Growing our Food Economy

Maine is in the midst of a local food renaissance, which is evidenced by more new farms with new and beginning farmers, with expanded markets and increased output. Maine is one of only a handful of states where the total number of farms in operation is on the rise rather than on the decline, and the growth in young farmers here is faster than any other state in the country.  Restaurants are featuring local food up and down the coast, and small-scale food production is increasing.

Despite this incredible growth and success within the Maine food economy, many farm and food businesses face significant challenges to become socially, financially and ecologically sustainable. Many farmers’ markets have plateaued in growth and farmers often have to piece together many markets to stabilize their sales in ways that may not be financially and personally sustainable. Far too many farms are not breaking-even and are dependent on large doses of non-farm income. The small scale of many farms in Maine is both key to the food system’s success (because it permits high quality production, ecological stewardship, and face-to-face interactions between farmers and consumers) and can be costly and inefficient in key ways.

Agricultural cooperatives can allow Maine farmers to maintain the individuality and small scale that is critical to success, while facilitating cost efficiencies that can lead to more farms and farmers, healthier and more sustainable profits, greater access to healthy food for middle- and low-income consumers, and a more resilient food system.

Cooperatives can also help small, mid-sized and larger farms reach more markets, including institutional markets here in Maine and outside our borders.

Dairy cooperatives have been a core component of our dairy industry and Cabot Creamery and Organic Valley, two producer-owned cooperatives, have both contributed to the stabilization of the industry in the face of volatile prices and decreasing processing capacity.

Worker-owned farms can help new farmers more easily start their operations and own their own land by pooling capital and expertise. The development of more worker-owned farms in Maine could help to stabilize the industry while transferring farms to the next generation of farmers. Recently, New Roots Cooperative Farm was started in Lewiston, where four Somali Bantu refugee farmer-owners have come together to share land, infrastructure, and marketing.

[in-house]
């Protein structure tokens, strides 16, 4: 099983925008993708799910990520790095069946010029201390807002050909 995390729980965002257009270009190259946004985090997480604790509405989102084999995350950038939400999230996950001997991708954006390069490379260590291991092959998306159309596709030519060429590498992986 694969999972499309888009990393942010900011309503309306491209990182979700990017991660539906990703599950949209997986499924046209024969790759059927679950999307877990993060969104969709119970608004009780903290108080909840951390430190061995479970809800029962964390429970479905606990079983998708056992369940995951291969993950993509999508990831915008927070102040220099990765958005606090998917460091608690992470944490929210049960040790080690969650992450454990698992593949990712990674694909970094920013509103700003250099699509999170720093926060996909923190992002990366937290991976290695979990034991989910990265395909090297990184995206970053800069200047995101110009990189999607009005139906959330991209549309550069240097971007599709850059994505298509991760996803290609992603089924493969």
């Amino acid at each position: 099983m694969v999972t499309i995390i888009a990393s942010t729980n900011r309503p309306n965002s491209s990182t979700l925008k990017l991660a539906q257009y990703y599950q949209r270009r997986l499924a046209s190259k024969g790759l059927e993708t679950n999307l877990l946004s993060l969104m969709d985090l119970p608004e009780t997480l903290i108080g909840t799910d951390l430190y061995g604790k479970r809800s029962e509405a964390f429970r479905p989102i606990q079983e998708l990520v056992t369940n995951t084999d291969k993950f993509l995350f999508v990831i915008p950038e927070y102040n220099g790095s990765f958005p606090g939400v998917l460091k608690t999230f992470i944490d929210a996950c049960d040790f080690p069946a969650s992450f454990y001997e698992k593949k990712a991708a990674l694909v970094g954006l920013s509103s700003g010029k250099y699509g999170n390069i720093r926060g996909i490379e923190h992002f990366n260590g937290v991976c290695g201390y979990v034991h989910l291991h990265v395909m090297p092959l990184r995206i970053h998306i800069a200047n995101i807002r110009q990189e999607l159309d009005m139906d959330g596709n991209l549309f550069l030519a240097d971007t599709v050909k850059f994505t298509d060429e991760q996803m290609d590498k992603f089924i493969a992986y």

Cooperatives have provided a significant role in building our lobster industry, with 19 lobster co-ops up and down the coast of Maine helping individual lobstermen to have a dock and system to bring their products to market. Traditionally, fishermen have organized informal or formal cooperatives to assist them in gaining access to markets, and now there is interest in the emerging aquaculture industry to explore ways to use cooperatives to benefit their businesses.

Cooperatives are also found in Maine’s food production, restaurants, grocery stores, distribution and seeds, all vital components of our food system. Some of these businesses are worker-owned cooperatives while others are owned by consumers, producers or a combination of stakeholders.

Our consumer grocery store cooperatives in Maine have been long-time champions of local farms, helping provide a market for many farms before local and organic became common household concepts. The newer stores that have opened, including the Portland Food Co-op, Marsh River and Eat Local Eastport, have focused on supporting purchasing from a wide range of Maine producers, expanding markets for people throughout Maine. Our largest local food distributor in the state, Crown O’Maine Organic Cooperative, is worker-owned, a conversion from an existing sole-proprietorship.